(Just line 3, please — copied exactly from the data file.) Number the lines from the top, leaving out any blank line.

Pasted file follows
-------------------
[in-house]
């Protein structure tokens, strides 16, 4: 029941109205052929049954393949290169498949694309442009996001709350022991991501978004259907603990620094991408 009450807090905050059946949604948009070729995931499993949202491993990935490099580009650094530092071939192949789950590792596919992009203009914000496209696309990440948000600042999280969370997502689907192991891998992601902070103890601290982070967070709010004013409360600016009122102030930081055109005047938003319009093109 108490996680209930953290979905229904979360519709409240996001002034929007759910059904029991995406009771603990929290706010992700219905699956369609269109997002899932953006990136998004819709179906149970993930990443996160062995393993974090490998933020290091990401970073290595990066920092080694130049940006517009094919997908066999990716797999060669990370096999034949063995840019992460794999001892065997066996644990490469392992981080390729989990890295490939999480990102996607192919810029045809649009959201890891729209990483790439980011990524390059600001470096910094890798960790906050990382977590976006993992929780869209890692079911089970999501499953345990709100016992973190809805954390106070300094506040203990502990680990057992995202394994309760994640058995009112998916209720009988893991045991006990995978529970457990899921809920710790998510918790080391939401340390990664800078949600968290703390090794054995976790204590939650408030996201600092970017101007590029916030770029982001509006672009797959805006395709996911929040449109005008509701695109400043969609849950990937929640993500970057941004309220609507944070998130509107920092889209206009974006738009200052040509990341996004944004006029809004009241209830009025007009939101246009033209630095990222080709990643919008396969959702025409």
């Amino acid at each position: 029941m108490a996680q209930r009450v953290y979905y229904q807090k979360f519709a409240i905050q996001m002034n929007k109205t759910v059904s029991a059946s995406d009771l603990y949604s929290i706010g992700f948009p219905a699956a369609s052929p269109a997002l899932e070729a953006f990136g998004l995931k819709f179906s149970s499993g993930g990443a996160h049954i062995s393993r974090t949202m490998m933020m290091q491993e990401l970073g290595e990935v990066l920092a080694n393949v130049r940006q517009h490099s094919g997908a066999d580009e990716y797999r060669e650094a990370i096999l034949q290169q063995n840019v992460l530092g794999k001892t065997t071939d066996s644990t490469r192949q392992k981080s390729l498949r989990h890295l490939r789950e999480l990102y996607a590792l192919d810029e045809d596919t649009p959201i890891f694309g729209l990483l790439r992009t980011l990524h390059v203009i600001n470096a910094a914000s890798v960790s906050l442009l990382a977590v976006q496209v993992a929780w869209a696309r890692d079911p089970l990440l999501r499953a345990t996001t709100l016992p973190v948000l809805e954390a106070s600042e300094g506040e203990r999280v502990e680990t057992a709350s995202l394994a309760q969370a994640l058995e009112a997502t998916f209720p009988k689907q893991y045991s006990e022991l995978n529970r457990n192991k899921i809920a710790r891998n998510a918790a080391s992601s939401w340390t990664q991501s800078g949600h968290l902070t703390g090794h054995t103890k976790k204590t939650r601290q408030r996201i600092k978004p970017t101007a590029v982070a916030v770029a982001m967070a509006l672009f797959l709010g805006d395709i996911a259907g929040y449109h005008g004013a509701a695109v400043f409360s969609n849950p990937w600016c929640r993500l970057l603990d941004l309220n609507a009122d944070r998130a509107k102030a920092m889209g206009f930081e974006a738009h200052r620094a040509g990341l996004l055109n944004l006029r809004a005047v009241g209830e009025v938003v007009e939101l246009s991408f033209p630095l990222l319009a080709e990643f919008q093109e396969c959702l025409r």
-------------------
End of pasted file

């Amino acid at each position: 029941m108490a996680q209930r009450v953290y979905y229904q807090k979360f519709a409240i905050q996001m002034n929007k109205t759910v059904s029991a059946s995406d009771l603990y949604s929290i706010g992700f948009p219905a699956a369609s052929p269109a997002l899932e070729a953006f990136g998004l995931k819709f179906s149970s499993g993930g990443a996160h049954i062995s393993r974090t949202m490998m933020m290091q491993e990401l970073g290595e990935v990066l920092a080694n393949v130049r940006q517009h490099s094919g997908a066999d580009e990716y797999r060669e650094a990370i096999l034949q290169q063995n840019v992460l530092g794999k001892t065997t071939d066996s644990t490469r192949q392992k981080s390729l498949r989990h890295l490939r789950e999480l990102y996607a590792l192919d810029e045809d596919t649009p959201i890891f694309g729209l990483l790439r992009t980011l990524h390059v203009i600001n470096a910094a914000s890798v960790s906050l442009l990382a977590v976006q496209v993992a929780w869209a696309r890692d079911p089970l990440l999501r499953a345990t996001t709100l016992p973190v948000l809805e954390a106070s600042e300094g506040e203990r999280v502990e680990t057992a709350s995202l394994a309760q969370a994640l058995e009112a997502t998916f209720p009988k689907q893991y045991s006990e022991l995978n529970r457990n192991k899921i809920a710790r891998n998510a918790a080391s992601s939401w340390t990664q991501s800078g949600h968290l902070t703390g090794h054995t103890k976790k204590t939650r601290q408030r996201i600092k978004p970017t101007a590029v982070a916030v770029a982001m967070a509006l672009f797959l709010g805006d395709i996911a259907g929040y449109h005008g004013a509701a695109v400043f409360s969609n849950p990937w600016c929640r993500l970057l603990d941004l309220n609507a009122d944070r998130a509107k102030a920092m889209g206009f930081e974006a738009h200052r620094a040509g990341l996004l055109n944004l006029r809004a005047v009241g209830e009025v938003v007009e939101l246009s991408f033209p630095l990222l319009a080709e990643f919008q093109e396969c959702l025409r």